History of Heuston Transport

Heuston Station (Kingsbridge)

Heuston Station, formerly known as Kingsbridge station pre 1966 was built in 1846. It was intended to be the main terminus for the Great Southern and Western Railway. The first train to depart from Kingsbridge Station and travel to Carlow was packed with passengers. Attempts were made to connect the main termini Kingsbridge Station and Westland Row (now known as Pearse Station). This was later proven to be unsuccessful.

Back to Top

Early Steam

dav
Steam locomotive – Picture courtesy of the Irish Railway Records Society

The first kind of vehicle used on Irish railways was the steam carriage. A steam carriage is simply an engine with a stage-coach body. Extra carriages could be added where needed. These steam carriages could be controlled from both the front and the back so that they wouldn’t have to be turned around for the return journey. Steam carriages were later known as rail motors. One of the more famous early steam carriages to grace the Great Southern and Western Railway was the 1857 Sprite which was designed by John Wakefield. It was intended to be used for departmental work on the railway however, it is unsure whether the Sprite ever terminated or departed from Kingsbridge Station.

The first known steam carriage that entered Kingsbridge station was the number 92 also nicknamed “the Cab”. This steam carriage was designed by Alexander McDonnell and began work in 1881 as a shuttle between Inchicore Works and Kingsbridge Station for their employees. The saloon was an all third class saloon which was entered from the rear. This steam carriage worked the Inchicore Works to Kingsbridge Station line until it was discontinued in 1945.

Back to Top

First Irish Rail Motor

compress19
GS&WR 100 Class at Kingsbridge – picture courtesy of the National Library Archives

The Great Southern and Western Railway introduced its first Irish rail motor which was designed by Robert Coey in 1904. This rail motor was known as no.1. It was originally used for the line between Goold’s Cross and Cashel Branch but was transferred to the Drumcondra link line which linked Amiens Street Station (now known as Connolly Station) and Kingsbridge Station.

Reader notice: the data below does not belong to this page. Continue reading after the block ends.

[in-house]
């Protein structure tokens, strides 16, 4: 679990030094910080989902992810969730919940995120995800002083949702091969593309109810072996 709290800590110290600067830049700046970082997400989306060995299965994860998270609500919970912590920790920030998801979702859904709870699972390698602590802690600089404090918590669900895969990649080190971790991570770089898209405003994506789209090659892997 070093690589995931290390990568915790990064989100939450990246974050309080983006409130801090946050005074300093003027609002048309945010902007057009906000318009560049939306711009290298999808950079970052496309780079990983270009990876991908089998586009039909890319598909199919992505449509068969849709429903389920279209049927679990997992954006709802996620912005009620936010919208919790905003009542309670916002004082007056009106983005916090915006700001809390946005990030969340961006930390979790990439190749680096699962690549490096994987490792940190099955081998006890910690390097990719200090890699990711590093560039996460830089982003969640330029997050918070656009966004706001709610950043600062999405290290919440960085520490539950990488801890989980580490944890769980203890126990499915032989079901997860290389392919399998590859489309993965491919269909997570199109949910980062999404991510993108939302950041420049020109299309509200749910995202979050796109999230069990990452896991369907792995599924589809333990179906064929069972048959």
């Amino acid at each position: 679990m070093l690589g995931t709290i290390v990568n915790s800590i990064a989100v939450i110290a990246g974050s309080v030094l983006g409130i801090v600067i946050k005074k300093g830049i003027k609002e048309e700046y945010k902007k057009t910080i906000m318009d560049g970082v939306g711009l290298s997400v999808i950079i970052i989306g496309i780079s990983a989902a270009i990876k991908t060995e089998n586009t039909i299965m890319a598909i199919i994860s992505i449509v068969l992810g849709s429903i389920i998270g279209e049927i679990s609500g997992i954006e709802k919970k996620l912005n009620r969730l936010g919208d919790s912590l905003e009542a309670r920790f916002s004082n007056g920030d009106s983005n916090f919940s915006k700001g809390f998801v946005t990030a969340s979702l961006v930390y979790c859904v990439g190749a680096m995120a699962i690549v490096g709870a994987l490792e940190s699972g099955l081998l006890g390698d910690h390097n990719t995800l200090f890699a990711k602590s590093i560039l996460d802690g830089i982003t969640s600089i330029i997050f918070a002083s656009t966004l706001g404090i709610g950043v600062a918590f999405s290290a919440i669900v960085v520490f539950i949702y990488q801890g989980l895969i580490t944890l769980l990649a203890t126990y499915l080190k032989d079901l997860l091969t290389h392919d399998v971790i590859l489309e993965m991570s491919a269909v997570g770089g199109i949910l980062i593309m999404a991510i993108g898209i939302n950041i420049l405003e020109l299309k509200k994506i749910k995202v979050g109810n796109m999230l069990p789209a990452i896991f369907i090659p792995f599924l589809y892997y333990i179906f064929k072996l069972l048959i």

This move turned out to be unsuccessful and was halted in 1912 however, the service returned briefly in 1998 as part of the renaissance of Dublin’s railways.</p

Back to Top

New Steam

001
GS&WR 700 Class – Picture courtesy of the Irish  Railway Records Society

Another rail motor that transported heavy goods from Kingsbridge Station to Cork yards was the GSR 201 class. This was a group of ten side tank locomotives designed by H.A. Ivatt in 1887. These locomotives were also known as J11 and were used up until the mid 1950’s. Other steam locomotives that terminated in Kingsbridge Station included the 700 class and the Sambo.

Back to Top

From Steam to Diesel

Between the years 1949 and 1960 a huge effort was made to try and introduce diesel locomotives and reduce the amount of steam locomotives on Irish railways. This was around the time CIÉ took over as the transport company in the Republic of Ireland. Around 80% of locomotives in Ireland were diesel by the end of 1960. Steam locomotives were pushed into the side-lines, only being used for transporting goods and other duties until the end of 1962 when steam locomotives were given the boot entirely in the Republic. This meant that only diesel locomotives would pass through Kingsbridge Station. This station would be renamed Heuston Station just four years later on the 50th anniversary of the 1916 Rising.

Back to Top